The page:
(A) Possible pathways of subliminal prime information. Two possible routes for unconscious visual prime processing have been suggested. In the top one (gray) the prime information travels from the eye via subcortical routes to extrastriate cortex, circumventing early visual cortex (EVC) altogether. In the lower route, prime information passes by EVC before further processing in extrastriate areas. The finding that transcranial magnetic stimulation (TMS; thunderbolt) applied to EVC 90 ms post-prime leads to decreased priming [53] renders support to the lower model; (B) Possible routes of supraliminal (conscious) visual stimulus. Two recurrent pathways for conscious visual stimulus processing have been suggested. Both pathways would predict that early visual cortex (EVC) is relevant for visual awareness at two time periods, the first reflecting feedforward processing and the second reflecting feedback. However, dependent on whether the origin of the feedback activity is placed in higher level areas within visual cortex (local recurrent processing) or outside visual cortex (global recurrent processing), the timing of this second period differs. Because there is empirical evidence in favor of each pathway, and because they are not mutually exclusive, we leave the possibility open that visual information can take both pathways.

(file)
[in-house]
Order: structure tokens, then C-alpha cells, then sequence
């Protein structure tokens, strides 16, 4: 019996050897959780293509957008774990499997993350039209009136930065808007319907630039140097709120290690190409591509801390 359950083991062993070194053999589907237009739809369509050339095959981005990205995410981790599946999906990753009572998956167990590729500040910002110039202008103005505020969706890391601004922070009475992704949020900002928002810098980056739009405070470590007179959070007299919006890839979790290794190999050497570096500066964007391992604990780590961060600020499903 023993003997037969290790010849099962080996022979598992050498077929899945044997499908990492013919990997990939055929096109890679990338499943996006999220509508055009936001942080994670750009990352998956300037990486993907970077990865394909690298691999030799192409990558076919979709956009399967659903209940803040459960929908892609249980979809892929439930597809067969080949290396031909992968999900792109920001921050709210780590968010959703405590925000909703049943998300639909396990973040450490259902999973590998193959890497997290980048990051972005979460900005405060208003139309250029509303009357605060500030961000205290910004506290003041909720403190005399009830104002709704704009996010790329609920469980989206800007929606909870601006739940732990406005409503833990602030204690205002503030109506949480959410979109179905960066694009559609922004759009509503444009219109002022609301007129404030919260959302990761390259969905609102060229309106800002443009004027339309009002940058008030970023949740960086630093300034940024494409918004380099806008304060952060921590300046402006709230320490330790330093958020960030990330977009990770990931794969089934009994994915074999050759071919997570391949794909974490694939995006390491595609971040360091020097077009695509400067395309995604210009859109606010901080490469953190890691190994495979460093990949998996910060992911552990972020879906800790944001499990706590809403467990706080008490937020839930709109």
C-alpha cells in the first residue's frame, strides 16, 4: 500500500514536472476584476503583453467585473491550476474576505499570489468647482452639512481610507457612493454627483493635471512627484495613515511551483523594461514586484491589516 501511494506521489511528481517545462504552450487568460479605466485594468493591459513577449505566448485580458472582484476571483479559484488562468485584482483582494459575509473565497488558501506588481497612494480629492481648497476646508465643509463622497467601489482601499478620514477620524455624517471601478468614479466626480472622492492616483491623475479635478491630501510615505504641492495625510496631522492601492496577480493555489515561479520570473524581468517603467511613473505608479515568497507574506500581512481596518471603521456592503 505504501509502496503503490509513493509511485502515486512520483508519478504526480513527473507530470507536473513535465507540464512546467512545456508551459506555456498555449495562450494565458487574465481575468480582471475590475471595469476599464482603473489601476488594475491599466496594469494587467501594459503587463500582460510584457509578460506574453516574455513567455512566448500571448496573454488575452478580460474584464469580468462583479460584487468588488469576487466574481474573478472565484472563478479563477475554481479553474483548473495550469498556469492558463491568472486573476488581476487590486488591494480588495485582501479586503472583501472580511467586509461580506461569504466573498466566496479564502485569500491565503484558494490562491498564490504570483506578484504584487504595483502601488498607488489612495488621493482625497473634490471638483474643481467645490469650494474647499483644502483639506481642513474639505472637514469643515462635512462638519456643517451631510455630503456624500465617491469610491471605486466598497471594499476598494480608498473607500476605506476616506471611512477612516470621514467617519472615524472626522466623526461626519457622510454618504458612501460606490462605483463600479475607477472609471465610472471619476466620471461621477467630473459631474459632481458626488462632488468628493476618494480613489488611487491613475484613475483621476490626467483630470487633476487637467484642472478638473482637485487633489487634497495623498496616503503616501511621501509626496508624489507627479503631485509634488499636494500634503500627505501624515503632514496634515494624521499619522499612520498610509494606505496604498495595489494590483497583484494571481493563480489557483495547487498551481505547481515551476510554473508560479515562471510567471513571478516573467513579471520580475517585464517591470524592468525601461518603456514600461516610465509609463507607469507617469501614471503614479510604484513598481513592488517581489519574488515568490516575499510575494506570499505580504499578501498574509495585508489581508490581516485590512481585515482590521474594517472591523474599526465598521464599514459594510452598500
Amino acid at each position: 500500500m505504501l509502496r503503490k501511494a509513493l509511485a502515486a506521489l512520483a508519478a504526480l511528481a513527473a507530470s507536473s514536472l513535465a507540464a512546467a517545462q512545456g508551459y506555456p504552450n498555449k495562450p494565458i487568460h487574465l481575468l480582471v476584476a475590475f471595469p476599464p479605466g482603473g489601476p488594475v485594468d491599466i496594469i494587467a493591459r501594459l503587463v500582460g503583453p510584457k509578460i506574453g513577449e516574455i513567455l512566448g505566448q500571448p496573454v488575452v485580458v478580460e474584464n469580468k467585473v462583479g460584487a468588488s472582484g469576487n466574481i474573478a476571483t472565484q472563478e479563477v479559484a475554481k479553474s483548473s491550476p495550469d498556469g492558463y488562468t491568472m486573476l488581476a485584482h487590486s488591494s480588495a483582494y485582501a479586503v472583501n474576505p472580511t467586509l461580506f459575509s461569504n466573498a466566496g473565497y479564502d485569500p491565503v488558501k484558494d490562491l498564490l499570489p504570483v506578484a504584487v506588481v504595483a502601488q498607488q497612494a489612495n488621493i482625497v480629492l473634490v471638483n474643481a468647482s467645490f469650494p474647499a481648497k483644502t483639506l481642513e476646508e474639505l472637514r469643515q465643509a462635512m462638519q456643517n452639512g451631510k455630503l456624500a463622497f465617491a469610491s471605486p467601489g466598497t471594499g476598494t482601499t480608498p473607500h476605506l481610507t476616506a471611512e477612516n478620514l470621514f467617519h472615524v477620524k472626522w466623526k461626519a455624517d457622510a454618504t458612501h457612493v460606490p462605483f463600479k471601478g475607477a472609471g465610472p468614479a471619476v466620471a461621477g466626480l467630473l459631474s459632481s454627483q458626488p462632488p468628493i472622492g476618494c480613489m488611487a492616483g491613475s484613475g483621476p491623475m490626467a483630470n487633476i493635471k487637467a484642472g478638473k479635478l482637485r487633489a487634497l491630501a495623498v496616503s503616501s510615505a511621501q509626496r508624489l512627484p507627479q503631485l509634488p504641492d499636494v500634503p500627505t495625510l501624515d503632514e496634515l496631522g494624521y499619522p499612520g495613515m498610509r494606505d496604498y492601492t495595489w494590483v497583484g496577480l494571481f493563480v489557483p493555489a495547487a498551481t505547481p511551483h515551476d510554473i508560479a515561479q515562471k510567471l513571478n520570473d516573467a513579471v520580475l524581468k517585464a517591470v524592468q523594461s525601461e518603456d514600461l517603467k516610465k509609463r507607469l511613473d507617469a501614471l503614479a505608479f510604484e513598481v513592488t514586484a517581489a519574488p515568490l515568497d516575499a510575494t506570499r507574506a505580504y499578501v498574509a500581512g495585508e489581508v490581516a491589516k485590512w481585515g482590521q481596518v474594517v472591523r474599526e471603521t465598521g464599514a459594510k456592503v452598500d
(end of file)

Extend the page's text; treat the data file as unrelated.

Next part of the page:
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brainsci-02-00225-f002: (A) Possible pathways of subliminal prime information. Two possible routes for unconscious visual prime processing have been suggested. In the top one (gray) the prime information travels from the eye via subcortical routes to extrastriate cortex, circumventing early visual cortex (EVC) altogether. In the lower route, prime information passes by EVC before further processing in extrastriate areas. The finding that transcranial magnetic stimulation (TMS; thunderbolt) applied to EVC 90 ms post-prime leads to decreased priming [53] renders support to the lower model; (B) Possible routes of supraliminal (conscious) visual stimulus. Two recurrent pathways for conscious visual stimulus processing have been suggested. Both pathways would predict that early visual cortex (EVC) is relevant for visual awareness at two time periods, the first reflecting feedforward processing and the second reflecting feedback. However, dependent on whether the origin of the feedback activity is placed in higher level areas within visual cortex (local recurrent processing) or outside visual cortex (global recurrent processing), the timing of this second period differs. Because there is empirical evidence in favor of each pathway, and because they are not mutually exclusive, we leave the possibility open that visual information can take both pathways.